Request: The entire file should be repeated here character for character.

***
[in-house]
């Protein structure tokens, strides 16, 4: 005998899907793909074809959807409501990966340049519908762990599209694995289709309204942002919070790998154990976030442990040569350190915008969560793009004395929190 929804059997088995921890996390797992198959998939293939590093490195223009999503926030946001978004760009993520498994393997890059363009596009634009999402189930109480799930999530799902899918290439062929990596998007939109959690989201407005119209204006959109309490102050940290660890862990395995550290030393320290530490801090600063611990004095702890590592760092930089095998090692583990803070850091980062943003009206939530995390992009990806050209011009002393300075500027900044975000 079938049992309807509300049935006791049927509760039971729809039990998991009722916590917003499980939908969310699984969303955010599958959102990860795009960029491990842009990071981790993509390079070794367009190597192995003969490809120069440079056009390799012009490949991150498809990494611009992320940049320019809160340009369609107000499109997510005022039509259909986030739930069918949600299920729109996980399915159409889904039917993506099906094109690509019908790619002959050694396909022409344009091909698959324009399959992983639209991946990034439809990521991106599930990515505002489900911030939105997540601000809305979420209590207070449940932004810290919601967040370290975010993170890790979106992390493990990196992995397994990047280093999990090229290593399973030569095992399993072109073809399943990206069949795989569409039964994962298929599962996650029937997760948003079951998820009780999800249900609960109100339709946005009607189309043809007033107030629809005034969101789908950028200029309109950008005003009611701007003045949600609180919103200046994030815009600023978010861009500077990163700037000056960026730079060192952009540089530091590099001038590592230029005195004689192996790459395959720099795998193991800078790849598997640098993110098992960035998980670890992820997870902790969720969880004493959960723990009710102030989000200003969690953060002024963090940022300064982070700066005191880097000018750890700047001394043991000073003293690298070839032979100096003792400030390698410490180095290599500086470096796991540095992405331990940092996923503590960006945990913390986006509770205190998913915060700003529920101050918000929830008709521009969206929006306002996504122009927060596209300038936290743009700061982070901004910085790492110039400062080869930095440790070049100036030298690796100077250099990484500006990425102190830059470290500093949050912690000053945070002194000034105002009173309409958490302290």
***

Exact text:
[in-house]
């Protein structure tokens, strides 16, 4: 005998899907793909074809959807409501990966340049519908762990599209694995289709309204942002919070790998154990976030442990040569350190915008969560793009004395929190 929804059997088995921890996390797992198959998939293939590093490195223009999503926030946001978004760009993520498994393997890059363009596009634009999402189930109480799930999530799902899918290439062929990596998007939109959690989201407005119209204006959109309490102050940290660890862990395995550290030393320290530490801090600063611990004095702890590592760092930089095998090692583990803070850091980062943003009206939530995390992009990806050209011009002393300075500027900044975000 079938049992309807509300049935006791049927509760039971729809039990998991009722916590917003499980939908969310699984969303955010599958959102990860795009960029491990842009990071981790993509390079070794367009190597192995003969490809120069440079056009390799012009490949991150498809990494611009992320940049320019809160340009369609107000499109997510005022039509259909986030739930069918949600299920729109996980399915159409889904039917993506099906094109690509019908790619002959050694396909022409344009091909698959324009399959992983639209991946990034439809990521991106599930990515505002489900911030939105997540601000809305979420209590207070449940932004810290919601967040370290975010993170890790979106992390493990990196992995397994990047280093999990090229290593399973030569095992399993072109073809399943990206069949795989569409039964994962298929599962996650029937997760948003079951998820009780999800249900609960109100339709946005009607189309043809007033107030629809005034969101789908950028200029309109950008005003009611701007003045949600609180919103200046994030815009600023978010861009500077990163700037000056960026730079060192952009540089530091590099001038590592230029005195004689192996790459395959720099795998193991800078790849598997640098993110098992960035998980670890992820997870902790969720969880004493959960723990009710102030989000200003969690953060002024963090940022300064982070700066005191880097000018750890700047001394043991000073003293690298070839032979100096003792400030390698410490180095290599500086470096796991540095992405331990940092996923503590960006945990913390986006509770205190998913915060700003529920101050918000929830008709521009969206929006306002996504122009927060596209300038936290743009700061982070901004910085790492110039400062080869930095440790070049100036030298690796100077250099990484500006990425102190830059470290500093949050912690000053945070002194000034105002009173309409958490302290």